The Department of Urology at the University of Pittsburgh School of Medicine has been awarded more than $7.7 million in funding from the National Institutes of Health (NIH) to create an O’Brien Urology Cooperative Research Center, tasked with investigating important factors involved with benign prostatic hyperplasia (BPH) and lower urinary tract symptoms (LUTS), according to a press release from UPMC.
BPH, also known as an enlarged prostate, and LUTS are major medical problems affecting most elderly men and costing about $4 billion annually in treatment. The goals of the center are to identify new targets for developing novel preventative and therapeutic treatment approaches while attracting new investigators to the field of BPH.
“There is an urgent need for new approaches to prevent and treat BPH,” said Zhou Wang, PhD, professor and director of urological research in the Department of Urology and project leader. “Although BPH is generally not life-threatening, its treatment is associated with side effects and is very costly.”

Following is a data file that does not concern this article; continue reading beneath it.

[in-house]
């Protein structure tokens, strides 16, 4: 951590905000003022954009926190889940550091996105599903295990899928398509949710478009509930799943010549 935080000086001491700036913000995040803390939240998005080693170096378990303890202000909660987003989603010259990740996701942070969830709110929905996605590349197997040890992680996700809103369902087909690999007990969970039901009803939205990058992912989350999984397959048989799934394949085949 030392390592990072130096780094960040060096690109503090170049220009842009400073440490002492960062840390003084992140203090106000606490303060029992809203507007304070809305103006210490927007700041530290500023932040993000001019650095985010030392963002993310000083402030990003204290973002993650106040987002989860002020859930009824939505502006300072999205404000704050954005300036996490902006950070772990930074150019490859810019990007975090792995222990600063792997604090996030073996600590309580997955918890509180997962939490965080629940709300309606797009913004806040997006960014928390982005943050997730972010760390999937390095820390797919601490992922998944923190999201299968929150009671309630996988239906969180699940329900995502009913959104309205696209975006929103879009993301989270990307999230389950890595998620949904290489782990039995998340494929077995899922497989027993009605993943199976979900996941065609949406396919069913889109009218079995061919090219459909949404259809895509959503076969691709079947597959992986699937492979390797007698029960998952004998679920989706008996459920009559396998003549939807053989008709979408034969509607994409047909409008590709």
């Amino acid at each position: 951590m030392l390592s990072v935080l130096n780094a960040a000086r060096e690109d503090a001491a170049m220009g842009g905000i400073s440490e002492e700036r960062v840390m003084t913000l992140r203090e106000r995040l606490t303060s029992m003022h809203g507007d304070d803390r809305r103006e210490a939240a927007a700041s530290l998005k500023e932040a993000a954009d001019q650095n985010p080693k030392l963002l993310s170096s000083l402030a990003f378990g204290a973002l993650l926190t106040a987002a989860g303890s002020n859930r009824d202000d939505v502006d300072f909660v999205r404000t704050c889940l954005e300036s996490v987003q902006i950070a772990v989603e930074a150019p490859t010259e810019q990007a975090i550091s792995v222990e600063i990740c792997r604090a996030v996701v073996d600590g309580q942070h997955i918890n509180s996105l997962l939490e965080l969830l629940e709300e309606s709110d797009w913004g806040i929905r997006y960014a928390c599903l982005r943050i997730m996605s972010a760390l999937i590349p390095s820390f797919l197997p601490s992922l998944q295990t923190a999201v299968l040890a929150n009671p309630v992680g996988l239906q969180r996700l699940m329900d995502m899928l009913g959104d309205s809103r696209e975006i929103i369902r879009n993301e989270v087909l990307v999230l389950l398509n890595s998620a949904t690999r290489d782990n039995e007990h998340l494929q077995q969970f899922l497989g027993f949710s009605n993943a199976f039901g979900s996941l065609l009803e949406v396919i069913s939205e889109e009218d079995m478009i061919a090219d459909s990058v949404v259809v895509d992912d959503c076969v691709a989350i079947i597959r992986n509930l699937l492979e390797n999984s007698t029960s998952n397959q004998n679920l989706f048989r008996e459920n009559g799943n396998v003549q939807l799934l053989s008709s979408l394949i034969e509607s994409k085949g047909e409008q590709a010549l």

The center also will establish an Administrative Core and Tissue Resource and Morphology Core (TRMC) to increase synergy and efficiency. The Administrative Core will provide administrative support through project review, pilot project selection and monitoring, as well as promote multi-institutional collaboration, enrich education and gather biostatistical analyses. TRMC will provide human tissue specimens, morphology support, and animal tissue processing and distribution. Wang will serve as Administrative Core director. Rajiv Dhir, MD, professor of pathology at Pitt and chief of pathology at UPMC Shadyside, will serve as TRMC director.
The research projects will focus on inflammation involved with BPH and LUTS. Along with Wang, they will be led by Naoki Yoshimura, MD, PhD, professor of urology, pharmacology and cell biology, and director of neuro-urological research at Pitt; and Donald DeFranco, PhD, professor and vice chair of medical education and associate dean for medical student research at Pitt.
The first project, led by Yoshimura, will address a key issue regarding the impact of prostatic inflammation on the nerve and urothelial systems that connect the prostate to the bladder, leading to bladder sensitization. The second, headed by Dr. Wang, will determine luminal epithelial cellular junctions in BPH specimens, the effect of inflammation on those junctions and the role of E-cadherin, an important protein with those junctions, in luminal epithelial permeability. DeFranco will lead the third project, which ultimately could lead to new approaches to enhance the efficacy of nonsteroidal anti-inflammatory drugs in treatment and prevention of BPH and LUTS.